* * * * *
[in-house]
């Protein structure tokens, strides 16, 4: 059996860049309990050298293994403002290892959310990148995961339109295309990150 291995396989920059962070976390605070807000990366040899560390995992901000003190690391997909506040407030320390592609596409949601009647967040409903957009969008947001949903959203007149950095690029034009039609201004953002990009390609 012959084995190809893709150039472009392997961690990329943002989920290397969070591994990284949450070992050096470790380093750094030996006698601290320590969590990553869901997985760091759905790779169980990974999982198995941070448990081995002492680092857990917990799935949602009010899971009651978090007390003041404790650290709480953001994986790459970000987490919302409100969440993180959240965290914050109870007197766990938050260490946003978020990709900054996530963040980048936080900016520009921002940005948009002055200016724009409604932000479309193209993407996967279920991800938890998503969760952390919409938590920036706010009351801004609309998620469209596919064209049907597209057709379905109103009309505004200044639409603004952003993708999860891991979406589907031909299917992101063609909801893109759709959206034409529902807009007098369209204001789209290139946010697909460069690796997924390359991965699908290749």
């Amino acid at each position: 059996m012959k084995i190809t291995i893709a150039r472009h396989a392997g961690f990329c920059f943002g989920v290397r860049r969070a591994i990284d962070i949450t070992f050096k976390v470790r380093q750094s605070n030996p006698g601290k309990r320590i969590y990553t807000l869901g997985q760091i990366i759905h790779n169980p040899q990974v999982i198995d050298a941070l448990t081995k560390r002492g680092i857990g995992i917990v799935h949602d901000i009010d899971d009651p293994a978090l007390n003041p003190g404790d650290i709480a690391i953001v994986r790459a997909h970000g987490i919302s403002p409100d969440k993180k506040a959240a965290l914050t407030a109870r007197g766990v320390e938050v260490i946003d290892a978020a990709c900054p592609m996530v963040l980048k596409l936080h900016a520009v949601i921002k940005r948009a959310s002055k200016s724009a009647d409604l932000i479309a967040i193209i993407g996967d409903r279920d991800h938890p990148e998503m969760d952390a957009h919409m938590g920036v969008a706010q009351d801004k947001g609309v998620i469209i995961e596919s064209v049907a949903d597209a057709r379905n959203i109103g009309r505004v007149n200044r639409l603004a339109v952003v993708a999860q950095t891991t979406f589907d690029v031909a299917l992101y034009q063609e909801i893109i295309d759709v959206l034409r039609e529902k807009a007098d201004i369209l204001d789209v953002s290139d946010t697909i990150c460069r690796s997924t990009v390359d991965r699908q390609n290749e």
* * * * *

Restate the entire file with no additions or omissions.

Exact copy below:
[in-house]
């Protein structure tokens, strides 16, 4: 059996860049309990050298293994403002290892959310990148995961339109295309990150 291995396989920059962070976390605070807000990366040899560390995992901000003190690391997909506040407030320390592609596409949601009647967040409903957009969008947001949903959203007149950095690029034009039609201004953002990009390609 012959084995190809893709150039472009392997961690990329943002989920290397969070591994990284949450070992050096470790380093750094030996006698601290320590969590990553869901997985760091759905790779169980990974999982198995941070448990081995002492680092857990917990799935949602009010899971009651978090007390003041404790650290709480953001994986790459970000987490919302409100969440993180959240965290914050109870007197766990938050260490946003978020990709900054996530963040980048936080900016520009921002940005948009002055200016724009409604932000479309193209993407996967279920991800938890998503969760952390919409938590920036706010009351801004609309998620469209596919064209049907597209057709379905109103009309505004200044639409603004952003993708999860891991979406589907031909299917992101063609909801893109759709959206034409529902807009007098369209204001789209290139946010697909460069690796997924390359991965699908290749």
């Amino acid at each position: 059996m012959k084995i190809t291995i893709a150039r472009h396989a392997g961690f990329c920059f943002g989920v290397r860049r969070a591994i990284d962070i949450t070992f050096k976390v470790r380093q750094s605070n030996p006698g601290k309990r320590i969590y990553t807000l869901g997985q760091i990366i759905h790779n169980p040899q990974v999982i198995d050298a941070l448990t081995k560390r002492g680092i857990g995992i917990v799935h949602d901000i009010d899971d009651p293994a978090l007390n003041p003190g404790d650290i709480a690391i953001v994986r790459a997909h970000g987490i919302s403002p409100d969440k993180k506040a959240a965290l914050t407030a109870r007197g766990v320390e938050v260490i946003d290892a978020a990709c900054p592609m996530v963040l980048k596409l936080h900016a520009v949601i921002k940005r948009a959310s002055k200016s724009a009647d409604l932000i479309a967040i193209i993407g996967d409903r279920d991800h938890p990148e998503m969760d952390a957009h919409m938590g920036v969008a706010q009351d801004k947001g609309v998620i469209i995961e596919s064209v049907a949903d597209a057709r379905n959203i109103g009309r505004v007149n200044r639409l603004a339109v952003v993708a999860q950095t891991t979406f589907d690029v031909a299917l992101y034009q063609e909801i893109i295309d759709v959206l034409r039609e529902k807009a007098d201004i369209l204001d789209v953002s290139d946010t697909i990150c460069r690796s997924t990009v390359d991965r699908q390609n290749e």